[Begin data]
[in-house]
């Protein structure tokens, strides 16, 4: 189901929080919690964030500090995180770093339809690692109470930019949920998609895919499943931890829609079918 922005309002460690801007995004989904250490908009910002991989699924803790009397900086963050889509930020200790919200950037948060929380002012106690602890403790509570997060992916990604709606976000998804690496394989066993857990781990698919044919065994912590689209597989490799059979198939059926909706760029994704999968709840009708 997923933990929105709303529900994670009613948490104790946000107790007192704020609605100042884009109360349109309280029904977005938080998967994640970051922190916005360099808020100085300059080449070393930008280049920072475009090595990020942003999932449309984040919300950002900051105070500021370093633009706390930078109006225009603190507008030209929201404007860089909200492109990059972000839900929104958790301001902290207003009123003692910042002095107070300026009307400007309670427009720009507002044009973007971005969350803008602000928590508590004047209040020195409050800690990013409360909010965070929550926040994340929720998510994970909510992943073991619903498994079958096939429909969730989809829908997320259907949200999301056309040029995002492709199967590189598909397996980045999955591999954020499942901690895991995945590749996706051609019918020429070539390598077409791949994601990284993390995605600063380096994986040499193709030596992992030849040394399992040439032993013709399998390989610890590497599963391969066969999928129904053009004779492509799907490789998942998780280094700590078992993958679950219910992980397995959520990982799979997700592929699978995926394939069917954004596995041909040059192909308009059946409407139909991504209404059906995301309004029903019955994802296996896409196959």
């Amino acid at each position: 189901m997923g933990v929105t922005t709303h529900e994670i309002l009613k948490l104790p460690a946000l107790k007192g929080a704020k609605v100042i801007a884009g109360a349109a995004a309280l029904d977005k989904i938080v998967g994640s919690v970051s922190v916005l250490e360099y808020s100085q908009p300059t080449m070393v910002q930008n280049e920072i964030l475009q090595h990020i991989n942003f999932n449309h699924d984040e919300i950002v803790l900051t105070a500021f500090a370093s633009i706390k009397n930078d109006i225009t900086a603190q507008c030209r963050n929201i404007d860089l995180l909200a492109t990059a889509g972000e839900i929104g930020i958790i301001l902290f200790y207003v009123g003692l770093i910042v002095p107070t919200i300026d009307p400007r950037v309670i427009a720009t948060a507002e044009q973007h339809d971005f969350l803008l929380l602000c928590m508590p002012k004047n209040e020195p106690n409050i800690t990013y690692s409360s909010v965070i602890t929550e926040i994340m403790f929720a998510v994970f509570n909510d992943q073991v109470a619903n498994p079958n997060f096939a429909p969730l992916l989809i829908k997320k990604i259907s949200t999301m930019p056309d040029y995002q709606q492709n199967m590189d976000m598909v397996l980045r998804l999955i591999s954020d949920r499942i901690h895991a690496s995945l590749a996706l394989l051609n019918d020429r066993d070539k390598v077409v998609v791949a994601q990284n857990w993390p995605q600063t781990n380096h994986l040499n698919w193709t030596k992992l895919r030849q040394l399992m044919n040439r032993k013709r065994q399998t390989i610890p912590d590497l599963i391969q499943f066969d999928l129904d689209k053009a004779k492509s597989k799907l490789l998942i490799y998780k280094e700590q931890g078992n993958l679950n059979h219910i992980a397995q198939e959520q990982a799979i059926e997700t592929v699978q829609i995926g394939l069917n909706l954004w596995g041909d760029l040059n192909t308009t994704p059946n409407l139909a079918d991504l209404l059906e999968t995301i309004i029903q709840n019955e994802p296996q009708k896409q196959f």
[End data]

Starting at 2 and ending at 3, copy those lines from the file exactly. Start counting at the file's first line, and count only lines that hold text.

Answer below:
């Protein structure tokens, strides 16, 4: 189901929080919690964030500090995180770093339809690692109470930019949920998609895919499943931890829609079918 922005309002460690801007995004989904250490908009910002991989699924803790009397900086963050889509930020200790919200950037948060929380002012106690602890403790509570997060992916990604709606976000998804690496394989066993857990781990698919044919065994912590689209597989490799059979198939059926909706760029994704999968709840009708 997923933990929105709303529900994670009613948490104790946000107790007192704020609605100042884009109360349109309280029904977005938080998967994640970051922190916005360099808020100085300059080449070393930008280049920072475009090595990020942003999932449309984040919300950002900051105070500021370093633009706390930078109006225009603190507008030209929201404007860089909200492109990059972000839900929104958790301001902290207003009123003692910042002095107070300026009307400007309670427009720009507002044009973007971005969350803008602000928590508590004047209040020195409050800690990013409360909010965070929550926040994340929720998510994970909510992943073991619903498994079958096939429909969730989809829908997320259907949200999301056309040029995002492709199967590189598909397996980045999955591999954020499942901690895991995945590749996706051609019918020429070539390598077409791949994601990284993390995605600063380096994986040499193709030596992992030849040394399992040439032993013709399998390989610890590497599963391969066969999928129904053009004779492509799907490789998942998780280094700590078992993958679950219910992980397995959520990982799979997700592929699978995926394939069917954004596995041909040059192909308009059946409407139909991504209404059906995301309004029903019955994802296996896409196959």
């Amino acid at each position: 189901m997923g933990v929105t922005t709303h529900e994670i309002l009613k948490l104790p460690a946000l107790k007192g929080a704020k609605v100042i801007a884009g109360a349109a995004a309280l029904d977005k989904i938080v998967g994640s919690v970051s922190v916005l250490e360099y808020s100085q908009p300059t080449m070393v910002q930008n280049e920072i964030l475009q090595h990020i991989n942003f999932n449309h699924d984040e919300i950002v803790l900051t105070a500021f500090a370093s633009i706390k009397n930078d109006i225009t900086a603190q507008c030209r963050n929201i404007d860089l995180l909200a492109t990059a889509g972000e839900i929104g930020i958790i301001l902290f200790y207003v009123g003692l770093i910042v002095p107070t919200i300026d009307p400007r950037v309670i427009a720009t948060a507002e044009q973007h339809d971005f969350l803008l929380l602000c928590m508590p002012k004047n209040e020195p106690n409050i800690t990013y690692s409360s909010v965070i602890t929550e926040i994340m403790f929720a998510v994970f509570n909510d992943q073991v109470a619903n498994p079958n997060f096939a429909p969730l992916l989809i829908k997320k990604i259907s949200t999301m930019p056309d040029y995002q709606q492709n199967m590189d976000m598909v397996l980045r998804l999955i591999s954020d949920r499942i901690h895991a690496s995945l590749a996706l394989l051609n019918d020429r066993d070539k390598v077409v998609v791949a994601q990284n857990w993390p995605q600063t781990n380096h994986l040499n698919w193709t030596k992992l895919r030849q040394l399992m044919n040439r032993k013709r065994q399998t390989i610890p912590d590497l599963i391969q499943f066969d999928l129904d689209k053009a004779k492509s597989k799907l490789l998942i490799y998780k280094e700590q931890g078992n993958l679950n059979h219910i992980a397995q198939e959520q990982a799979i059926e997700t592929v699978q829609i995926g394939l069917n909706l954004w596995g041909d760029l040059n192909t308009t994704p059946n409407l139909a079918d991504l209404l059906e999968t995301i309004i029903q709840n019955e994802p296996q009708k896409q196959f």